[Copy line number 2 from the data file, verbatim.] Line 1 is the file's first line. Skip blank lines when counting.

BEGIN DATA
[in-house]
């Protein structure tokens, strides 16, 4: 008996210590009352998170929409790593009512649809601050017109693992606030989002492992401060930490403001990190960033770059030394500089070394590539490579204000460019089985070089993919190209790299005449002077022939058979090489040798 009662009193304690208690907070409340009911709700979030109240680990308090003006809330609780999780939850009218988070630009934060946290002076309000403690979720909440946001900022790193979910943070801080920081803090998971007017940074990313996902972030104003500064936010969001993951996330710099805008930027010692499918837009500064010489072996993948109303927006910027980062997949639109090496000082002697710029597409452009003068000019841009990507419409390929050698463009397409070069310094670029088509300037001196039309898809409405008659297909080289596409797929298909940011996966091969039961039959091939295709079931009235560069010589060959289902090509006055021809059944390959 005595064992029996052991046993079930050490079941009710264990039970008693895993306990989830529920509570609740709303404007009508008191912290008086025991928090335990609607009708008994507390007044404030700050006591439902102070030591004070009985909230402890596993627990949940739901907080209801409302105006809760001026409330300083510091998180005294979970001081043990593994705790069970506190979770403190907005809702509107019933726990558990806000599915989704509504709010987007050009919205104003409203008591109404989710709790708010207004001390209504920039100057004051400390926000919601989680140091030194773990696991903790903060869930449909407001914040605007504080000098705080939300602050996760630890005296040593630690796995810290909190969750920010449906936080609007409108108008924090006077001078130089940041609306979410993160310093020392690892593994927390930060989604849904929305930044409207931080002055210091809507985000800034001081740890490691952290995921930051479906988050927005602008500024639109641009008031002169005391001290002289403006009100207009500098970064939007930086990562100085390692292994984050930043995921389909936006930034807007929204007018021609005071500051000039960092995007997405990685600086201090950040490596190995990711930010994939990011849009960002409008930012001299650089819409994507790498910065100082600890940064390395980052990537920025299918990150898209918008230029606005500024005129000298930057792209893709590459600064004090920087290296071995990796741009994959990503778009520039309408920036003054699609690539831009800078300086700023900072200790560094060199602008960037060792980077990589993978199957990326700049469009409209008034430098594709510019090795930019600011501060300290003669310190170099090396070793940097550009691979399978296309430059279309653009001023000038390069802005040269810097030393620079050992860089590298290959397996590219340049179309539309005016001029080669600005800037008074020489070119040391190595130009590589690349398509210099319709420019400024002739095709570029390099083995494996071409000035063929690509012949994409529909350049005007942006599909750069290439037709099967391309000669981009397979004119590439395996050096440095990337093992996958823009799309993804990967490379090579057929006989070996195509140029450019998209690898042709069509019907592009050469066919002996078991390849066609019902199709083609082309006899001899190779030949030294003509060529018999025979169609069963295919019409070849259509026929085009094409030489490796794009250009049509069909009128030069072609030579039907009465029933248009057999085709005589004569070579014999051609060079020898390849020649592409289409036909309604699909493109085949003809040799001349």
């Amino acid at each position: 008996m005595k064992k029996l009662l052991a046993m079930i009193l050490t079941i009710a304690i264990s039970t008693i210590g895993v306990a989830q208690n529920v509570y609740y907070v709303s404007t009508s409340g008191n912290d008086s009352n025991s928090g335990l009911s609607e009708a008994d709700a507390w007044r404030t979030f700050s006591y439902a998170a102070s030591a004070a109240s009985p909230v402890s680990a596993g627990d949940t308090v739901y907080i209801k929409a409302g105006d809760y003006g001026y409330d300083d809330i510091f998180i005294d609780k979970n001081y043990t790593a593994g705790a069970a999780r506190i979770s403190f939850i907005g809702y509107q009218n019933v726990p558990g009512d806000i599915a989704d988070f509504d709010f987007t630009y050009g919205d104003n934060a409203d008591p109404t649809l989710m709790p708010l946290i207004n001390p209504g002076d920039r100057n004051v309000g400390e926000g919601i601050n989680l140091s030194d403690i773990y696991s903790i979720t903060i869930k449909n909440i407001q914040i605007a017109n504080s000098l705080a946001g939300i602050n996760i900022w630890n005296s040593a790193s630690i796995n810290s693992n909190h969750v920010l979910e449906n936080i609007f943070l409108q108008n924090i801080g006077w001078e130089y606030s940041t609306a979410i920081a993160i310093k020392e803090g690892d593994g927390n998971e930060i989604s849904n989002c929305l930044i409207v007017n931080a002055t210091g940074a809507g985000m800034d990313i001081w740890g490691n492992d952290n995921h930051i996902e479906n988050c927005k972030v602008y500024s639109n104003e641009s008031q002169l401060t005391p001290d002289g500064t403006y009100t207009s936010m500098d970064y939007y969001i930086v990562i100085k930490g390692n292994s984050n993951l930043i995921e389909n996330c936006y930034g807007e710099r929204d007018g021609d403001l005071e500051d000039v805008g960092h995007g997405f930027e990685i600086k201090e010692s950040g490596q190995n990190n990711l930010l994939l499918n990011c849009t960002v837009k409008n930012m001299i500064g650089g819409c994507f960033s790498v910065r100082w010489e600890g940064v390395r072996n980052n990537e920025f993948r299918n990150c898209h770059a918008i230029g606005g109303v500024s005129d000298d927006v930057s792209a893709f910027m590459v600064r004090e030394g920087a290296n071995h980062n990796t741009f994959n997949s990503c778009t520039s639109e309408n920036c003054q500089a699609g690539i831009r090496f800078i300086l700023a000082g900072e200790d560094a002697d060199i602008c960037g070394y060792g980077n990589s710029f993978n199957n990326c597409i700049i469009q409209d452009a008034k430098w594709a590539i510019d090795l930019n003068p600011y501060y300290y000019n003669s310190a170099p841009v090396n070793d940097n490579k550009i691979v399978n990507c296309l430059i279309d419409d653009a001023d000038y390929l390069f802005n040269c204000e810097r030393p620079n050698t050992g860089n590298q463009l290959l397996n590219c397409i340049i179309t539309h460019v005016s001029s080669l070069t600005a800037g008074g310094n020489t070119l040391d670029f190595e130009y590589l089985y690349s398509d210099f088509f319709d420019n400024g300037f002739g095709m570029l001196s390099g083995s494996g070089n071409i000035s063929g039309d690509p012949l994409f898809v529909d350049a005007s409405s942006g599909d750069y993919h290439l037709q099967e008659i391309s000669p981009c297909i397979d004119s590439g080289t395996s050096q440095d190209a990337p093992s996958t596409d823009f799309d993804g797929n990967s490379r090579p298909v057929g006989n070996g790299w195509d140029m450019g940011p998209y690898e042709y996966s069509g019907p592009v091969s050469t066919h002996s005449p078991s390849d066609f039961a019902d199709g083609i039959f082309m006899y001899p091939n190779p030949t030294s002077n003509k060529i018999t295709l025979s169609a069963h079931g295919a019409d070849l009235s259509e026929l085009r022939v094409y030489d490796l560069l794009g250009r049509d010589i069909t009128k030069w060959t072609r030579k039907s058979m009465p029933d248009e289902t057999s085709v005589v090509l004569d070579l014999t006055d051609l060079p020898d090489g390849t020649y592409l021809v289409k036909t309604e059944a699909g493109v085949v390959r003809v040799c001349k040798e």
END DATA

């Protein structure tokens, strides 16, 4: 008996210590009352998170929409790593009512649809601050017109693992606030989002492992401060930490403001990190960033770059030394500089070394590539490579204000460019089985070089993919190209790299005449002077022939058979090489040798 009662009193304690208690907070409340009911709700979030109240680990308090003006809330609780999780939850009218988070630009934060946290002076309000403690979720909440946001900022790193979910943070801080920081803090998971007017940074990313996902972030104003500064936010969001993951996330710099805008930027010692499918837009500064010489072996993948109303927006910027980062997949639109090496000082002697710029597409452009003068000019841009990507419409390929050698463009397409070069310094670029088509300037001196039309898809409405008659297909080289596409797929298909940011996966091969039961039959091939295709079931009235560069010589060959289902090509006055021809059944390959 005595064992029996052991046993079930050490079941009710264990039970008693895993306990989830529920509570609740709303404007009508008191912290008086025991928090335990609607009708008994507390007044404030700050006591439902102070030591004070009985909230402890596993627990949940739901907080209801409302105006809760001026409330300083510091998180005294979970001081043990593994705790069970506190979770403190907005809702509107019933726990558990806000599915989704509504709010987007050009919205104003409203008591109404989710709790708010207004001390209504920039100057004051400390926000919601989680140091030194773990696991903790903060869930449909407001914040605007504080000098705080939300602050996760630890005296040593630690796995810290909190969750920010449906936080609007409108108008924090006077001078130089940041609306979410993160310093020392690892593994927390930060989604849904929305930044409207931080002055210091809507985000800034001081740890490691952290995921930051479906988050927005602008500024639109641009008031002169005391001290002289403006009100207009500098970064939007930086990562100085390692292994984050930043995921389909936006930034807007929204007018021609005071500051000039960092995007997405990685600086201090950040490596190995990711930010994939990011849009960002409008930012001299650089819409994507790498910065100082600890940064390395980052990537920025299918990150898209918008230029606005500024005129000298930057792209893709590459600064004090920087290296071995990796741009994959990503778009520039309408920036003054699609690539831009800078300086700023900072200790560094060199602008960037060792980077990589993978199957990326700049469009409209008034430098594709510019090795930019600011501060300290003669310190170099090396070793940097550009691979399978296309430059279309653009001023000038390069802005040269810097030393620079050992860089590298290959397996590219340049179309539309005016001029080669600005800037008074020489070119040391190595130009590589690349398509210099319709420019400024002739095709570029390099083995494996071409000035063929690509012949994409529909350049005007942006599909750069290439037709099967391309000669981009397979004119590439395996050096440095990337093992996958823009799309993804990967490379090579057929006989070996195509140029450019998209690898042709069509019907592009050469066919002996078991390849066609019902199709083609082309006899001899190779030949030294003509060529018999025979169609069963295919019409070849259509026929085009094409030489490796794009250009049509069909009128030069072609030579039907009465029933248009057999085709005589004569070579014999051609060079020898390849020649592409289409036909309604699909493109085949003809040799001349």